How can we think about race, class, and citizenship in pandemics? Professors Jamila Michener and Suman Seth explored the connections in a Zoom lecture yesterday. Professor Michener said she felt people were too cavalier in explaining coronavirus outcomes by saying, “Well, inequality existed before the pandemic.”
Ok, says Michener, but why isn’t anybody questioning that? Why did those inequalities exists? According to Michener, that statement opens more questions than it answers, particularly regarding the intersections between policy, access to health and healthcare, and race.
Statistics about race and poverty are constructed to tell a narrative, which can be misleading. “Race is a channel for inequality,” but through broader socio-structural mechanisms like federalism. In a federalist system, a person’s access to healthcare (Medicaid) depends on substate boundaries. Did your state expand Medicaid in the 2010s? Are you eligible for life-saving treatment because you live in California or Ohio, but ineligible (and more likely to die) because you live in Florida or Wisconsin? It’s cruelly arbitrary. The differences in experiences in the United States (even of the same phenomenon) means there can’t be a single response to it.
If you live in Far Rockaway, New York, you’re currently living in constant fear of going out - your neighbors and friends all have coronavirus; your grandfather and neighbor have died from it. You’re not going anywhere. But if you’re in a suburb where there’ve only been a handful of cases, and you can’t see it, you don’t feel it, why should you feel a mandatory quarantine is the best solution for your community? That’s the reality of de facto segregation in America.
There's also the risk that when a disease becomes associated with a marginal community, the majoritarian citizen may not feel they need to worry about it. What makes the virus so powerful is that it can be superimposed on groups already feared in the United States. If an agent of the state knows she's supposed to be afraid of a certain type of person, and that type of person is more likely to have the illness anyway, why wouldn’t she double down in controlling their movement?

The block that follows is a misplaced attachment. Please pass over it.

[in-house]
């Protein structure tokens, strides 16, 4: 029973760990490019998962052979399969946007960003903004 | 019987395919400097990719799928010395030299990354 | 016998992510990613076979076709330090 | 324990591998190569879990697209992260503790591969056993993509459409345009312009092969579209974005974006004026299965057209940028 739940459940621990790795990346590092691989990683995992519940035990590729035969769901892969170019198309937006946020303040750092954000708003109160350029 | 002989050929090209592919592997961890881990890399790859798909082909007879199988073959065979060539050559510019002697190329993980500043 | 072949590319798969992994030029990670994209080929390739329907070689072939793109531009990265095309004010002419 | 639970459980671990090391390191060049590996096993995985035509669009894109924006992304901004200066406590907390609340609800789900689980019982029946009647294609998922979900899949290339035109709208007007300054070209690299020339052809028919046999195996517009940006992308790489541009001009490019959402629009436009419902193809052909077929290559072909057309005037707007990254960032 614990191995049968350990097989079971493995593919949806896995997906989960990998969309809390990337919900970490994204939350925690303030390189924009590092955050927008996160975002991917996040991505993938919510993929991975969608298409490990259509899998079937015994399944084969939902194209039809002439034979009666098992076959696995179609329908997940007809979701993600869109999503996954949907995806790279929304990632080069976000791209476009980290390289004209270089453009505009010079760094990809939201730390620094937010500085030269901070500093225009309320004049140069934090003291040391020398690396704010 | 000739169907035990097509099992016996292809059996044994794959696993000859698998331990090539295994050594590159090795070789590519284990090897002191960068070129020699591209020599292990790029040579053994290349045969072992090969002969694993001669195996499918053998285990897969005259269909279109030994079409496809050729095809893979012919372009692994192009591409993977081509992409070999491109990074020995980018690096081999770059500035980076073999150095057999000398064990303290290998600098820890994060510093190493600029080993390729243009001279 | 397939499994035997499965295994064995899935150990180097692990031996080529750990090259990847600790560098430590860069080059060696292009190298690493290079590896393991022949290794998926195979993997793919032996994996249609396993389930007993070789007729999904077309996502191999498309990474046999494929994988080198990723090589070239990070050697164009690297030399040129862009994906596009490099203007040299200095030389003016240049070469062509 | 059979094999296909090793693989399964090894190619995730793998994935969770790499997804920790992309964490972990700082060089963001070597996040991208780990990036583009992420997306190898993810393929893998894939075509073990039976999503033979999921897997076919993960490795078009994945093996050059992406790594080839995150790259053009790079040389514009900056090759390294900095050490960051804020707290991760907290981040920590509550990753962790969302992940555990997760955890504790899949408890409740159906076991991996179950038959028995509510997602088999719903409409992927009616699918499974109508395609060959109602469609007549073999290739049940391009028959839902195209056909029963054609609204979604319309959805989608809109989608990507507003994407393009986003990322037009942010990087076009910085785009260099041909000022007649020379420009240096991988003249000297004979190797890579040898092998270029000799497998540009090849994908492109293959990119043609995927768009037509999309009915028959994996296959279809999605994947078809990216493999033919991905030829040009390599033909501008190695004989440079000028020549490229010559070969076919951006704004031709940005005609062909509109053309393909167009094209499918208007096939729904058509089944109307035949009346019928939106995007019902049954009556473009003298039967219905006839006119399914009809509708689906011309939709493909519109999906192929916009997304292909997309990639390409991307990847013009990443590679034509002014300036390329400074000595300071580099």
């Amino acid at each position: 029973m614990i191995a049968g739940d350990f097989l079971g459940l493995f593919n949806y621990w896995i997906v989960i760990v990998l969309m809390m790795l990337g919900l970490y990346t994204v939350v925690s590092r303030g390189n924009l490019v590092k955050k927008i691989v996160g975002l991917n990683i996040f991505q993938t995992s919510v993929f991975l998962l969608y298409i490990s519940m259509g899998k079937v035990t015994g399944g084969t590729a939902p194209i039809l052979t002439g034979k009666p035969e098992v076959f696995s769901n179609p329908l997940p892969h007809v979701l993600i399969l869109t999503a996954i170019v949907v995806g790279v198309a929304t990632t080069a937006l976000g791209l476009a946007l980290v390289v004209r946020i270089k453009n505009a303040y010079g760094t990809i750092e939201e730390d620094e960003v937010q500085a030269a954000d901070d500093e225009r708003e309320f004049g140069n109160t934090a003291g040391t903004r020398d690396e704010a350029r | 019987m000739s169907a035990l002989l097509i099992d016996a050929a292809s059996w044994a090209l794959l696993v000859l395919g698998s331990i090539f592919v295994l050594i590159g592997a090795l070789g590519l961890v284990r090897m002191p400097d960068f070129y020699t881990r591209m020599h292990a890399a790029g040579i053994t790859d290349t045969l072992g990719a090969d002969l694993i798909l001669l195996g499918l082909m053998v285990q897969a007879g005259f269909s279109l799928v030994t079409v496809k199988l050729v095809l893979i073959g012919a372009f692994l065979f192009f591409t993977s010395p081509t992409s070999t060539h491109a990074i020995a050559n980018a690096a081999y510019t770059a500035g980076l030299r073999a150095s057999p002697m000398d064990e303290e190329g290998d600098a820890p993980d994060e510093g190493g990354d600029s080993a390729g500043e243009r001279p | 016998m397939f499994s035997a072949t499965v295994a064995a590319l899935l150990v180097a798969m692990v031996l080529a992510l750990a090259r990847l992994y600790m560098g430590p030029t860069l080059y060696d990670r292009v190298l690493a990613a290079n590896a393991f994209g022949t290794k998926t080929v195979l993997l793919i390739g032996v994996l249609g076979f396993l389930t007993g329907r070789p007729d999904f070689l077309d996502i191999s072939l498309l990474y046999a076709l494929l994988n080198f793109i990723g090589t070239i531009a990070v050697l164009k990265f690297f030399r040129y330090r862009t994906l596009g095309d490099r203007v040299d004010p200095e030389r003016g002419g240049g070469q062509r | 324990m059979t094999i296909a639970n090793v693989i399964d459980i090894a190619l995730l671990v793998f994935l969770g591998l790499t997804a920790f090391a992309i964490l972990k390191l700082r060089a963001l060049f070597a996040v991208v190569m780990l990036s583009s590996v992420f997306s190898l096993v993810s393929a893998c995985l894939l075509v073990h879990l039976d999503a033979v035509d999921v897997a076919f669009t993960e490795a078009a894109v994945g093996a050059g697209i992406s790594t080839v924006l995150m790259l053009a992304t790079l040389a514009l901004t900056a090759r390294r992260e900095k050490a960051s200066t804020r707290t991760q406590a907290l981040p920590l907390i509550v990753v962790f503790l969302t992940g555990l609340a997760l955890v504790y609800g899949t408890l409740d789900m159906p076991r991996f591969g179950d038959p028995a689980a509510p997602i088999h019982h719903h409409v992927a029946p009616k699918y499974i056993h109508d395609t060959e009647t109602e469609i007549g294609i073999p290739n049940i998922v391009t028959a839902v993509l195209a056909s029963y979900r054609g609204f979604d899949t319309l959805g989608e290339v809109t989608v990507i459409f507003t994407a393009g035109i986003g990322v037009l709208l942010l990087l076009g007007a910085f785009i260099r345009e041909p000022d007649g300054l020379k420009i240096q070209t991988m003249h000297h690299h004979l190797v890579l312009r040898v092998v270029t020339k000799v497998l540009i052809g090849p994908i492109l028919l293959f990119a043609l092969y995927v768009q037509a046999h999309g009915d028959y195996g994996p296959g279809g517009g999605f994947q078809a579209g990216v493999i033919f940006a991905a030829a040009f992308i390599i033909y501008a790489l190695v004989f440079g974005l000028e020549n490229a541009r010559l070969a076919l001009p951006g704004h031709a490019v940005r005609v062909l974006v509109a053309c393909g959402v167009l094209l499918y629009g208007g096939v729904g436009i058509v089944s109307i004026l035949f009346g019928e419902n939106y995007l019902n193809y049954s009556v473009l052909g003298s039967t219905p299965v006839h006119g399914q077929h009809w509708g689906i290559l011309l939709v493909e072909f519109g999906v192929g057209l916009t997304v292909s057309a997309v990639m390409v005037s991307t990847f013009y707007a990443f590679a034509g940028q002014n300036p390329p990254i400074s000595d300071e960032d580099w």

Is there any hope? There’s the hope that any positive change made now will affect how our children experience pandemics in the future.
Suman Seth, a historian of 18th century medicine, race, and colonialism, had a different set of concerns regarding coronavirus and its impact on racialized people in the United States.
Self-quarantine seems to be one of the most interesting phenomenons of the era of corona. While there have been voluntary lockdowns before, Professor Seth wondered how today's exertion of statist bio-power through quarantines might be understood through a Foucauldian lens. In Discipline and Punish, Foucault wrote the state’s intention shifted from controlling the body to controlling space, with the state's ultimate aim to ensure individuals were disciplining themselves. What are the bio-political implications of self-quarantine?
When Seth raised this point, my immediate question was how quarantine protestors might fit into a bio-political framing? They’re standing in armed resistance (though it appears mostly symbolic) against the bio-political regime, with no consequences. Do these militia members (and even their "peaceful protest" counterparts) point toward the failure of the United States to exert full bio-power against its citizens? Or only against its white citizens? The United States’ carceral regime (and its movement to mass surveillance) also weigh heavily as I question this framework.
Seth, as an 18th century historian, worries about using metrics to tell the whole story. He notes the word “statistics” comes from the same root as “statist,” because stats were early tools of the state to consolidate its sovereignty. Statistics on race and disease in the antebellum period helped social and medical discourse to shift from one positing that disease was a function of slavery, to one arguing that race was an essential category (and disease was a function of blackness). Medicine and statistics worked with capital and the state to make race real.
While wondering whether policymakers should listen to historians, Seth said, “What else have they got to lose?” He also noted, “Historians are notoriously bad at making predictions, but that’s because they’re constantly paying attention to the past and thus always worried about what could possibly happen.”
I’d been wondering recently whether a central problem in Western liberal democracies’ responses to the coronavirus had been an acquiescence to the whims of the individual (“Liberate Michigan!”) and a disregard for the well-being of the collective. But Professor Seth had a strong argument against this, noting that a privileging of civil and individual liberties could not be the core issue with coronavirus outcomes, because the communities most heavily impacted by the virus in the United States were the ones with the least amount of civil and individual liberties (poor communities, prisons, and communities of color). The issue is not individual liberty, it's inequality.